It's ironic: When they're younger, you can't keep them from springing to life before 6 a.m. As teenagers, you can barely get them up for school.

Small children won't sleep in late to save their (or, more accurately, their parents') lives, but by the time they're old enough to savor their sleep, they have to get up early to go to school. When it comes to kids' sleep cycles, no one wins.

But research suggests it might be time to change that by switching up morning schedules and letting teens sleep in.

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A new PSA encouraging kids to dress up as they please for Halloween includes a twist in the final 30 seconds that's garnering praise.

Called "My Heroes," the two-minute video by Landwirth Legacy Productions features a family celebrating Halloween in typical fashion: buying costumes, carving pumpkins, getting excited for the candy in their near future. The kids, a boy and a girl, decide to go as Batman and Wonder Woman, but the parents — especially the dad — seem a bit anxious for some reason.

After a successful night of trick-or-treating, both children are tuckered out by the TV, having eaten their fair share of sweets. It's subtle, but eagle-eyed viewers will notice that the children's faces haven't been shown since they both got into costume.

In the final moments of the PSA, as the parents tuck in their kids, it's revealed that the boy is dressed as Wonder Woman, while the girl is Batman. The PSA ends as the dad — his earlier anxiety now revealed to be that his kids would be treated differently because of their costumes — whispers, "My heroes," before turning off the light. It's definitely a tearjerker.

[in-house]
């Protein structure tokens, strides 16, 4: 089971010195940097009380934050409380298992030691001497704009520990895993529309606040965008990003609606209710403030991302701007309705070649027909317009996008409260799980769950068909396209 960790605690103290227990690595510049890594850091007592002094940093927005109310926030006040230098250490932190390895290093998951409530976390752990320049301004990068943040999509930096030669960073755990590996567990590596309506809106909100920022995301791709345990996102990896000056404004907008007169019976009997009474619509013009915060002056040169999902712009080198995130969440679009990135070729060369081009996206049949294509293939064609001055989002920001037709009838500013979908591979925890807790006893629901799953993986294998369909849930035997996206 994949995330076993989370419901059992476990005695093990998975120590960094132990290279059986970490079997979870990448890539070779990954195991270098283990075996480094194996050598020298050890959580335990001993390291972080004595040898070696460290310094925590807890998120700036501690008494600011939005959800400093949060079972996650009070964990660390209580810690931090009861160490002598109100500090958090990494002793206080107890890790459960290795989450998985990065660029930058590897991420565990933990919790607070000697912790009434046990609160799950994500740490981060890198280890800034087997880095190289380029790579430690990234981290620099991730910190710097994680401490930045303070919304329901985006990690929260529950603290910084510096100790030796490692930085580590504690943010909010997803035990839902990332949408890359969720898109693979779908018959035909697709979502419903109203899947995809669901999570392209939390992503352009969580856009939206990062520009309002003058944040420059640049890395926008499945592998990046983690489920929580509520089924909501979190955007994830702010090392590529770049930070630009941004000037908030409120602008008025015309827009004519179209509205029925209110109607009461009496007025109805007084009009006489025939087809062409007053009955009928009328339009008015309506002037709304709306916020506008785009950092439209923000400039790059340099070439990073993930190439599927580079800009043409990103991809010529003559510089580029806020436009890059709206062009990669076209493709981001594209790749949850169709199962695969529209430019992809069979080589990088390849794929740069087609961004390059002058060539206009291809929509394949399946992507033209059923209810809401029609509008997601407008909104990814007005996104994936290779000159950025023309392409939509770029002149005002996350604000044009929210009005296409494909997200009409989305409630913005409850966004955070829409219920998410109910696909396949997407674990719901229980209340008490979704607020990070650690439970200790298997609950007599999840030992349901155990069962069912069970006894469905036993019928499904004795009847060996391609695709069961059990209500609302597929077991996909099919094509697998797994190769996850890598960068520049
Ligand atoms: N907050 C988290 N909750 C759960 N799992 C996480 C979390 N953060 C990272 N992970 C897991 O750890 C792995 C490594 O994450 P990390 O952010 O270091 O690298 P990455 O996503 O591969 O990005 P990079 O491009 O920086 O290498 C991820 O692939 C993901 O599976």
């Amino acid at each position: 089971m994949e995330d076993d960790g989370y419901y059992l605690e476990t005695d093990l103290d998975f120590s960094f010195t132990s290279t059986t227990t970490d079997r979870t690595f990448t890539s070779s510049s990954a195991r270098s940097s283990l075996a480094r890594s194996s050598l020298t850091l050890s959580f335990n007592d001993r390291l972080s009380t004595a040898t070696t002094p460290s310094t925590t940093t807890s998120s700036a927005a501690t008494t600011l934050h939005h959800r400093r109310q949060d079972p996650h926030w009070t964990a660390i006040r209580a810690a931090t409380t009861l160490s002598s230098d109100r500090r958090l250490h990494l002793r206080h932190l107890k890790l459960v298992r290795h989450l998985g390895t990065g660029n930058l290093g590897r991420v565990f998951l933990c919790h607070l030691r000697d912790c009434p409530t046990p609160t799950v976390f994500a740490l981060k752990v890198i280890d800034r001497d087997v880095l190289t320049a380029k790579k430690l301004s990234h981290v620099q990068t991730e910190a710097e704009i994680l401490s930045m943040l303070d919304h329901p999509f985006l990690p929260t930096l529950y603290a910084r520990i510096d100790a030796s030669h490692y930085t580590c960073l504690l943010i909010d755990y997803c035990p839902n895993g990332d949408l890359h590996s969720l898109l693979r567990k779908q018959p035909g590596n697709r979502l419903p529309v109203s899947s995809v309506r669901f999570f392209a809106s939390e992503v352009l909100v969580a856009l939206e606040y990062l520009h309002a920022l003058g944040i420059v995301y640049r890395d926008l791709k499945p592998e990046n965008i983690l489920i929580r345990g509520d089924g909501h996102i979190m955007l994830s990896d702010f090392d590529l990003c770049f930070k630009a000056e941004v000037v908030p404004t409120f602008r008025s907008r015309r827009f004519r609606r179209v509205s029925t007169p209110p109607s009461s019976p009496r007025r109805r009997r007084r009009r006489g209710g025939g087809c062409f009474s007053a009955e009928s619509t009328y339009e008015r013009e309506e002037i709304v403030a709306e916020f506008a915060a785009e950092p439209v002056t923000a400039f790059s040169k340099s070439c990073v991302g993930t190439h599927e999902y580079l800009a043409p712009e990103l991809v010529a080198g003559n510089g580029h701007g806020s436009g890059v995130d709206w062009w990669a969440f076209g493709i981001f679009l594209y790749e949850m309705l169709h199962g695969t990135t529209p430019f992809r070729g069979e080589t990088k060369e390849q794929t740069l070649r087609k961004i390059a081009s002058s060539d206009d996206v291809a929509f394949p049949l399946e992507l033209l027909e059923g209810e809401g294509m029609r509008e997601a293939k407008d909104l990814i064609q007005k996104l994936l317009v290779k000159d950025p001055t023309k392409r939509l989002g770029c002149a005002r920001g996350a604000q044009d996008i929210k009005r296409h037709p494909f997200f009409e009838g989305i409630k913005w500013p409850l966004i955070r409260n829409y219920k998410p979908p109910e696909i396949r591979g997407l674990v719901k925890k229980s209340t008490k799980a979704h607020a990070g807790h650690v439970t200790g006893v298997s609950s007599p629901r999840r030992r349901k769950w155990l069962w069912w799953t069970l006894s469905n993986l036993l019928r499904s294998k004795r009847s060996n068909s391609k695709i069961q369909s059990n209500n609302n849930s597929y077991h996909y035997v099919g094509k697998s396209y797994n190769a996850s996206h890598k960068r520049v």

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Jenny Evans is a mom to six kids. And, yes, she knows that's a lot.

That doesn't stop people from asking her, though. The kinds of comments she gets from friends and even from complete strangers would have you thinking she hadn't actually thought this whole "six kids" thing through.

"One of the questions I get asked constantly as a mom of six is 'Why do you have so many kids?'" she says.

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Microbiology lab technician Tasha Sturm decided to do something kinda cool with a handprint: see what kind of bacteria is on it.

Sturm, who works at Cabrillo College, told me the first lab project that students at her college do is swab something in the classroom — like the bottom of a shoe or a cellphone — and incubate the plates to see what kinds of bacteria grow all around us.

Years ago, she thought her kids might find it interesting to know what kinds of germs were on their hands. Plus, since it provided such a good lesson for her class, each year she has her kids make a handprint of bacteria — literally.

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